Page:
Exposure to interferon-beta in early pregnancy has no influence on birth weight, risk of preterm birth, or other adverse pregnancy outcomes, according to a prospective cohort study conducted in Germany.
The results should be considered a relief for women with multiple sclerosis, as previous data suggested that pregnancy exposure to interferon-beta might result in pregnancy and birth complications.
In the current study, Sandra Thiel, of St. Josef Hospital, Ruhr University Bochum in Bochum, Germany, and colleagues compared pregnancy outcomes in women exposed to interferon-beta and those not exposed to disease-modifying therapies.
Participants completed a questionnaire during pregnancy and postpartum that included information on multiple sclerosis and pregnancy, concomitant medications, delivery, and pregnancy outcomes.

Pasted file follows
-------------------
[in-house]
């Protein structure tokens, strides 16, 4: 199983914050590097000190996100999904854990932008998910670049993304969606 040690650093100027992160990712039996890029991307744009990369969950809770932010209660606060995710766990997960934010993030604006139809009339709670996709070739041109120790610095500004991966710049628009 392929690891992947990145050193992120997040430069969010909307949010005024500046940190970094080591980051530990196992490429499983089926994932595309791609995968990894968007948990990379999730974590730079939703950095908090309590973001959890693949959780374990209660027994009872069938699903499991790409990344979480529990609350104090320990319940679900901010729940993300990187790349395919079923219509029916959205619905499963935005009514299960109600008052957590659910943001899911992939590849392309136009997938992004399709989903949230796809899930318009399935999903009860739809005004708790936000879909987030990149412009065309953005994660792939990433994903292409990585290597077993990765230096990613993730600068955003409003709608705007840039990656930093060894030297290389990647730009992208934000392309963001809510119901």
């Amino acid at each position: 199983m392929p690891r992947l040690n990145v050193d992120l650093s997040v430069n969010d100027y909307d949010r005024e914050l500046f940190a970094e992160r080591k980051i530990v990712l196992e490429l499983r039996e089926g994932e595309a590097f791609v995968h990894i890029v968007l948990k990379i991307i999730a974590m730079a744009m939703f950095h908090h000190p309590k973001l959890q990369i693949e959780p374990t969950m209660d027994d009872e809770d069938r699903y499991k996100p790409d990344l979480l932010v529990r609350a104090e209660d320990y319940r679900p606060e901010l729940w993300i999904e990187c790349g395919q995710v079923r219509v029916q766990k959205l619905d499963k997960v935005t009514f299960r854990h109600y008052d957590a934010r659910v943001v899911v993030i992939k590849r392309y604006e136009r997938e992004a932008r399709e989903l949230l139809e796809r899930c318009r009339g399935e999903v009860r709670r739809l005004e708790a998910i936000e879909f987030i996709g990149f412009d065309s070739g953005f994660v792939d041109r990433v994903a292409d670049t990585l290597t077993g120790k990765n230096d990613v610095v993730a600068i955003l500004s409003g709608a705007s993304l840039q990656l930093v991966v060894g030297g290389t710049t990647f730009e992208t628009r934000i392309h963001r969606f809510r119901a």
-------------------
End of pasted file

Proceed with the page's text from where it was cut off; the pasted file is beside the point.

In total, 445 pregnancies in women with multiple sclerosis were included in the study, including 251 pregnancies exposed to interferon-beta and 194 unexposed. Over 98% (n=246) of women discontinued treatment with interferon-beta in the first trimester, with a median duration of exposure of 32 days. Of the 194 unexposed pregnancies in the control group, over 70% of women were treated with a disease-modifying therapy at some point prior to pregnancy, but had stopped prior to pregnancy. In total, 89 women experienced 1 or more relapses during pregnancy; 16 experienced 2; and 3 experienced 3 relapses. Women who were not taking interferon-beta at time of pregnancy experienced significantly more relapses than those with early pregnancy exposure to interferon-beta.